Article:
‘I WOULDN’T BE ABLE TO LOVE THIS CHILD’
Hyacinth Myers, 48, is a business owner and lives in London with her sons, aged 21 and 14.
I was a scared and nervous teenager after spending my adolescence living in a house where my mother was abused by my stepfather.
It wasn’t until October 1988, when I was 17, that she was finally able to leave with me and my three younger siblings. We moved to a new area where I began art college and made new friends.
But early the following year, after a night out at a mate’s house, his older friend attacked me when he went to bed. My attacker held me overnight at knife point, repeatedly raping me, and threatening to kill me if I told anyone what had happened.
A couple of weeks later, I got what I thought was my period, but my stomach had started to feel odd and my breasts were hurting. Eventually, I told my two closest friends that I thought I was pregnant. I couldn’t bring myself to tell them about the rape, however.
They insisted that I did a test and when it turned positive I went into shock. I wasn’t ready to be a mum, let alone a single mum. And while I loved children, I knew deep down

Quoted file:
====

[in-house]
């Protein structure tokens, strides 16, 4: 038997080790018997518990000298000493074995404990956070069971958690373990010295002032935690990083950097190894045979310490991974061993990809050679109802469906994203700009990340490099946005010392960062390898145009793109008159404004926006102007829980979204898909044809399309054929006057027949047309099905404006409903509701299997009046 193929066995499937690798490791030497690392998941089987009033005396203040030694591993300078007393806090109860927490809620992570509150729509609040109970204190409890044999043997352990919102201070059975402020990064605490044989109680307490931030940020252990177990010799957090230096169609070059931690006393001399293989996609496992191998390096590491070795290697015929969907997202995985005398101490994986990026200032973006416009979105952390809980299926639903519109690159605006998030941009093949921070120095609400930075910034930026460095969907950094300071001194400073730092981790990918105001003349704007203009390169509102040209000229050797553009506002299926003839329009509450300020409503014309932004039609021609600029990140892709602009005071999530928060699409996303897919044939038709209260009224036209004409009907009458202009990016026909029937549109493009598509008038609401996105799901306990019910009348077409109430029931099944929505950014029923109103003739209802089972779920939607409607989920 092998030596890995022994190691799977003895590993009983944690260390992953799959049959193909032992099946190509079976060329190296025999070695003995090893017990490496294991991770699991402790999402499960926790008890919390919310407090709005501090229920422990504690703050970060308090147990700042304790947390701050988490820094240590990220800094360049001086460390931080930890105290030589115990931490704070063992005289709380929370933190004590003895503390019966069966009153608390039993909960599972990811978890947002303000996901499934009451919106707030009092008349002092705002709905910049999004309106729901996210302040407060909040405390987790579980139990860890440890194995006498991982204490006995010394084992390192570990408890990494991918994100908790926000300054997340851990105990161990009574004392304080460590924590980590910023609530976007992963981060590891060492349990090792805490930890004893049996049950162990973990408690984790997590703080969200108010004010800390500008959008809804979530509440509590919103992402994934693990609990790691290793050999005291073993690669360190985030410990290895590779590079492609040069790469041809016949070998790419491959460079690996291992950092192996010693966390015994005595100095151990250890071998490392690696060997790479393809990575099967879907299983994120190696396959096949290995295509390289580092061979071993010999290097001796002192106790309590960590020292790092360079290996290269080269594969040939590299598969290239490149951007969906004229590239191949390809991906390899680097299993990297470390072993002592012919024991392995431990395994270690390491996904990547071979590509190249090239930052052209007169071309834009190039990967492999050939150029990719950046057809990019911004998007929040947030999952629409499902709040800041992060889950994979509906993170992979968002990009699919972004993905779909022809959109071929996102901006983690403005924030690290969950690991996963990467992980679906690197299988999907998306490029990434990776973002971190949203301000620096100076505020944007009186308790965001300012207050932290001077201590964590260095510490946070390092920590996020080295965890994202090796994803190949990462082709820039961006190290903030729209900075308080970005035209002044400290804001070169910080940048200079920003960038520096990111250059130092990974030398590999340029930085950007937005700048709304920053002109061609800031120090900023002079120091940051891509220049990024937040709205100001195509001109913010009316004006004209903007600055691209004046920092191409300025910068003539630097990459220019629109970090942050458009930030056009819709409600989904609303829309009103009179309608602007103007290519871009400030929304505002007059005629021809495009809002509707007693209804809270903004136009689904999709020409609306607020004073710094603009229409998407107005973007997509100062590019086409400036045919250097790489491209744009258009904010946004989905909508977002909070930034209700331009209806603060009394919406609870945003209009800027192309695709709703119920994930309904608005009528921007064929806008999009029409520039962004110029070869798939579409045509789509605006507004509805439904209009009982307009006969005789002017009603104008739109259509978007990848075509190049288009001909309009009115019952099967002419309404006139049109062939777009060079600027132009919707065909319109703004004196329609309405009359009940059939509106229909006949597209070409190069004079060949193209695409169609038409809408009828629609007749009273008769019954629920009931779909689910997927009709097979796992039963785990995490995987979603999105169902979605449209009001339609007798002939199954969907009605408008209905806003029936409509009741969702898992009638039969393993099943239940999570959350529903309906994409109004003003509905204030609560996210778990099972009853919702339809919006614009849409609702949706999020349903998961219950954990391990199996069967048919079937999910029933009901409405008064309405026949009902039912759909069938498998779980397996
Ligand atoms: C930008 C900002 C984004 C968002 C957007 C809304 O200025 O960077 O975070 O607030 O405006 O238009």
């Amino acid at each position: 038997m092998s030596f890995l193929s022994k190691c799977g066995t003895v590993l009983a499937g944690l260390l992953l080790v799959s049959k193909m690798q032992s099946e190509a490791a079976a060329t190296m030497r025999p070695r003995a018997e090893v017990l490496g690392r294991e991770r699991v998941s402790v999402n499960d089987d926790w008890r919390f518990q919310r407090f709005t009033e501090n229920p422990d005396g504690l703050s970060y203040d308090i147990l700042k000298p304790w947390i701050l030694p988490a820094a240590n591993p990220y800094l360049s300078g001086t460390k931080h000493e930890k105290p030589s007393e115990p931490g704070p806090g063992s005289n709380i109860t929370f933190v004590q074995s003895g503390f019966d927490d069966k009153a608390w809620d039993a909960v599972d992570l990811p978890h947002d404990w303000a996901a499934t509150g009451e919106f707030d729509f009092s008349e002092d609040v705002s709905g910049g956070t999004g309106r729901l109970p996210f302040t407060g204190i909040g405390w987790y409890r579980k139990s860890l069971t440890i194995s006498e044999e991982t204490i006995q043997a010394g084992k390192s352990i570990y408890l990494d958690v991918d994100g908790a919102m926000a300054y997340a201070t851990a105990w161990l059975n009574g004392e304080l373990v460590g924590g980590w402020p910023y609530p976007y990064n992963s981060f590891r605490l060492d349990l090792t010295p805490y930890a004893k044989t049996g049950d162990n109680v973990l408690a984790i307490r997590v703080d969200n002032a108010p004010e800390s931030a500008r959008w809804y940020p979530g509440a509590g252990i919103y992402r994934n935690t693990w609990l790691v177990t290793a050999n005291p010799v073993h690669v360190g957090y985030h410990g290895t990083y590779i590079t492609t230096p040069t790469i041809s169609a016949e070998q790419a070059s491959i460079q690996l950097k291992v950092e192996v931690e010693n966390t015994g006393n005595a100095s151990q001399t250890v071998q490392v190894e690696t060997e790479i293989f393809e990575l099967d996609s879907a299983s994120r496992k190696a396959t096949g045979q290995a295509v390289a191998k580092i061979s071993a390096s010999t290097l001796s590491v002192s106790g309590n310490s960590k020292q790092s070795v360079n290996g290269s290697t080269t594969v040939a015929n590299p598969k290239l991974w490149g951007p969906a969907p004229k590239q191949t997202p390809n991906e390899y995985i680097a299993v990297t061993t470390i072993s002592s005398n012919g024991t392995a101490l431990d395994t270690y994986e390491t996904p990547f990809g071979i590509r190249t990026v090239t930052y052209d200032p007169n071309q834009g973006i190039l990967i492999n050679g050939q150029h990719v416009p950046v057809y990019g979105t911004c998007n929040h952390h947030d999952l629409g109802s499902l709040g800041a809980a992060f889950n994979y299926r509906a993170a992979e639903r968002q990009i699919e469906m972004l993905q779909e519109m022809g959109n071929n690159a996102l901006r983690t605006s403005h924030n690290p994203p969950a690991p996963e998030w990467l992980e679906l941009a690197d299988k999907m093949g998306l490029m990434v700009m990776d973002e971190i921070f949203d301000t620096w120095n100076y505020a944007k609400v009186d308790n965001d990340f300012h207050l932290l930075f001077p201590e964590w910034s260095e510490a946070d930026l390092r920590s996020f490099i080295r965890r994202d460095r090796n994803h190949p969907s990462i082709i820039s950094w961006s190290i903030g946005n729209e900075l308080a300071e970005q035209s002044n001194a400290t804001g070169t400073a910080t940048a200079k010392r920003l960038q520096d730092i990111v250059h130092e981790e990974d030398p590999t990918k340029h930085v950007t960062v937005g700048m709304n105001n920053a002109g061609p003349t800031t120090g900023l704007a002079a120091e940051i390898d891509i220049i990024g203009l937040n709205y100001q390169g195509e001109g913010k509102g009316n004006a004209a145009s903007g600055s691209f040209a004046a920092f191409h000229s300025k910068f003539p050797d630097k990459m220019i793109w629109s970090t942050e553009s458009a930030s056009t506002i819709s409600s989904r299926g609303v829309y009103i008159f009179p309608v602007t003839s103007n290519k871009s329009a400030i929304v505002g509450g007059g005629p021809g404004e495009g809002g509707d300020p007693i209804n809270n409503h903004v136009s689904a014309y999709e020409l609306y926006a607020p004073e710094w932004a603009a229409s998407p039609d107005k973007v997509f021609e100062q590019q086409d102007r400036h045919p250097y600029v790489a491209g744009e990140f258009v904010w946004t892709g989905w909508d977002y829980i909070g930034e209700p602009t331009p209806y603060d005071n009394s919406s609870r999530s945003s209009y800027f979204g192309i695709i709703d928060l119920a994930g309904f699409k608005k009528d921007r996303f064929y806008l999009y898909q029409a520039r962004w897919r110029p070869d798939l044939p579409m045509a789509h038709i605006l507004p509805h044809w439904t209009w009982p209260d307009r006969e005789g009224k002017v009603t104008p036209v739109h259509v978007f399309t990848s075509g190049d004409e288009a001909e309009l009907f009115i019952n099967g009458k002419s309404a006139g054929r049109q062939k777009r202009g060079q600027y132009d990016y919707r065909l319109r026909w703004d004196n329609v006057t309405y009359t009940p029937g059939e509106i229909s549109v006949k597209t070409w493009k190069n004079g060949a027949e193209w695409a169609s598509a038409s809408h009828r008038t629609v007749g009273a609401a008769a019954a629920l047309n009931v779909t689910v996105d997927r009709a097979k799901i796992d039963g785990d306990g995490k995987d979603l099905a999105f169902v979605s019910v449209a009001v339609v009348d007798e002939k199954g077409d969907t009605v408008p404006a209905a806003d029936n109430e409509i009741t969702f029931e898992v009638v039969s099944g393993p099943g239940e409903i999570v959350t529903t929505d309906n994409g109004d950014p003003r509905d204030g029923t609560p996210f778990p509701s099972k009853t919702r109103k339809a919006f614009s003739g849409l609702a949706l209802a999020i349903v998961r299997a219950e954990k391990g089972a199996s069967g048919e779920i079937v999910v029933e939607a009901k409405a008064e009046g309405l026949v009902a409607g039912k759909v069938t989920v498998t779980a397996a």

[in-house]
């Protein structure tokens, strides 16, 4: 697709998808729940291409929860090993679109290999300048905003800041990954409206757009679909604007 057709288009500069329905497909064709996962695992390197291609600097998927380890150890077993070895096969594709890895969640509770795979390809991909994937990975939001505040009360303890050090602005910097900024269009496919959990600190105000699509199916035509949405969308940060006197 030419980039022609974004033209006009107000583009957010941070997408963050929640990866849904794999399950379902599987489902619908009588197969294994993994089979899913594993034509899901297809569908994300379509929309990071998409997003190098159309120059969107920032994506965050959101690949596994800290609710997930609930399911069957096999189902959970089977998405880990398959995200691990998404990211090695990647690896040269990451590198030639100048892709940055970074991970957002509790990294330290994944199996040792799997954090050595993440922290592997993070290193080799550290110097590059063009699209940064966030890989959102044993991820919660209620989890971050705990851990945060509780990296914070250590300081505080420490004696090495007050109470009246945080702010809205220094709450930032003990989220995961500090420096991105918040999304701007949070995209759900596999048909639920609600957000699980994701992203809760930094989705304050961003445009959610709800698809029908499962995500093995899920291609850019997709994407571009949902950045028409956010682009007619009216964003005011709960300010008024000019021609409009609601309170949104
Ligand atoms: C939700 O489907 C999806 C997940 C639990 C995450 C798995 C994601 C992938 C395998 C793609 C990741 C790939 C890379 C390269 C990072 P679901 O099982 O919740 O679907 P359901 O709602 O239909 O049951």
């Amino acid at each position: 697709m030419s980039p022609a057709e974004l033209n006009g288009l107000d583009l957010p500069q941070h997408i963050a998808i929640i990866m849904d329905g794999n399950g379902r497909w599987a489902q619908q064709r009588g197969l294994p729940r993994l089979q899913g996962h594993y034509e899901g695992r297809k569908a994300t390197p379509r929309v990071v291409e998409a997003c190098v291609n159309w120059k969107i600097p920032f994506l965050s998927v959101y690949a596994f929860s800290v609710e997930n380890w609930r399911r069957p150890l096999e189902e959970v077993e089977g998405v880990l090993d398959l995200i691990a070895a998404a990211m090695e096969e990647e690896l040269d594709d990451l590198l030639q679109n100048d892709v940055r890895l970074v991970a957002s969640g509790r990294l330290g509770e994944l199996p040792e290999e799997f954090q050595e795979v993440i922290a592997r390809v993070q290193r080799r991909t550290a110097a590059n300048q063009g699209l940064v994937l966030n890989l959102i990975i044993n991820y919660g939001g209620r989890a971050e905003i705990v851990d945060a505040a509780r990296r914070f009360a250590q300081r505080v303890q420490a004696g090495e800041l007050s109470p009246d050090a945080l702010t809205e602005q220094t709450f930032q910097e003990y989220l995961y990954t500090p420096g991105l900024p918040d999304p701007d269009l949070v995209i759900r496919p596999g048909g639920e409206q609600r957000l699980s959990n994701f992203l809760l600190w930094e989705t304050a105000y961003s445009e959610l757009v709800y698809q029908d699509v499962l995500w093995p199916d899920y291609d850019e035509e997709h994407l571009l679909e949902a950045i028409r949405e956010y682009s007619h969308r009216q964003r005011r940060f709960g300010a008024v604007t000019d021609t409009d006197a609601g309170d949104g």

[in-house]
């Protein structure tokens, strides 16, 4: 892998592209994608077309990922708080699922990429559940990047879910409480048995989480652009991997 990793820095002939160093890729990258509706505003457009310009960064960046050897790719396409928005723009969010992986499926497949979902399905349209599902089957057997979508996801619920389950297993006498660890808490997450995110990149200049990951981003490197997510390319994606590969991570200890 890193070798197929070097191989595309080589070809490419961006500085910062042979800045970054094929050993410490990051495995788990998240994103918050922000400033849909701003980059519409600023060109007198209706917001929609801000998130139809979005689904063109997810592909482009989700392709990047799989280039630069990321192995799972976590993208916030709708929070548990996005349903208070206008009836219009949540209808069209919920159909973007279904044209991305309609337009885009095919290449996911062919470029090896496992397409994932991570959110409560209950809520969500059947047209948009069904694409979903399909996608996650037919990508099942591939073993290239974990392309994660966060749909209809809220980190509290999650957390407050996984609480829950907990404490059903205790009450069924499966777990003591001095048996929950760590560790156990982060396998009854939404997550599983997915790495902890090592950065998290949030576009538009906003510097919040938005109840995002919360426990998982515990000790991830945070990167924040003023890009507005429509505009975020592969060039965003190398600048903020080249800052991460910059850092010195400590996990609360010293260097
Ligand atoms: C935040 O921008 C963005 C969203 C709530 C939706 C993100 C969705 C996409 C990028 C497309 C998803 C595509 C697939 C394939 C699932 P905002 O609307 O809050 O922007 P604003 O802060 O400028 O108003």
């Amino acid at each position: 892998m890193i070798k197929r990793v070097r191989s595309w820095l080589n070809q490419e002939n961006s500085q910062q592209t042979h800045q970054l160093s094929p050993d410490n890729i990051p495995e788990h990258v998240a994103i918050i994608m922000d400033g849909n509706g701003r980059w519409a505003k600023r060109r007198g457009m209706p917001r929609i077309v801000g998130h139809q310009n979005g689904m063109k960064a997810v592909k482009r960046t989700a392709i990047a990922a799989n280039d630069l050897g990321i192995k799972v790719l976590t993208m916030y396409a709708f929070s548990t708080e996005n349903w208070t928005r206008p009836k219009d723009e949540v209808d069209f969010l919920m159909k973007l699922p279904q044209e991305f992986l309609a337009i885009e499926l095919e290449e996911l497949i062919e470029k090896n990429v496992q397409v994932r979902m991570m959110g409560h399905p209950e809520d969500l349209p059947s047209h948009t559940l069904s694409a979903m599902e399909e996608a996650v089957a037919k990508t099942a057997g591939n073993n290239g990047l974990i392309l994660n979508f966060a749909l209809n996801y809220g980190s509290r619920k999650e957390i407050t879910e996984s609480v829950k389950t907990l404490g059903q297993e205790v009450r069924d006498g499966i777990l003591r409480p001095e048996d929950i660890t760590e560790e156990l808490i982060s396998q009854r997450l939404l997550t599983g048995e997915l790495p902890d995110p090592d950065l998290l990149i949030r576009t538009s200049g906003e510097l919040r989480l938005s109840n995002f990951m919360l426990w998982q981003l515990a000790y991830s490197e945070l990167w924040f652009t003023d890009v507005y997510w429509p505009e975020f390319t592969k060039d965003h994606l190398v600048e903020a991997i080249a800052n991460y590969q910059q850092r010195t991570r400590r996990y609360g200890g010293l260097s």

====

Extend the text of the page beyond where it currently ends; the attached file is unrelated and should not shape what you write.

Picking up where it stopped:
‘MUM SAID SHE WOULD STAND BY ME’
I wouldn’t be able to love this child, because of how they were conceived.
When I finally built up the courage to tell
Mum I was pregnant, she was upset and disappointed. I told her that the father was a boy I had previously been dating. Mum said she would stand by me, and respected my decision. We made the appointments for the termination, but because I was so skinny
I quickly began to show.
One friend suspected and said, ‘I hope you’re not pregnant. Because if you are and have a termination, you’re a murderer.’ Those words stuck in my head for years.
Last year, after a lot of therapy, I knew it was finally time to tell Mum about the attack that happened 30 years ago. Although it was hard for her to hear, it was also a relief for her to know the truth after all this time. And she was as supportive as ever.
To family members or friends of a woman facing an unwanted pregnancy, my advice would be to try to be supportive and don’t judge. Making a decision like this is hard enough without anyone else’s judgement. And, besides, every woman will know what the right decision is for her.
Hyacinth was raped when she was a teenager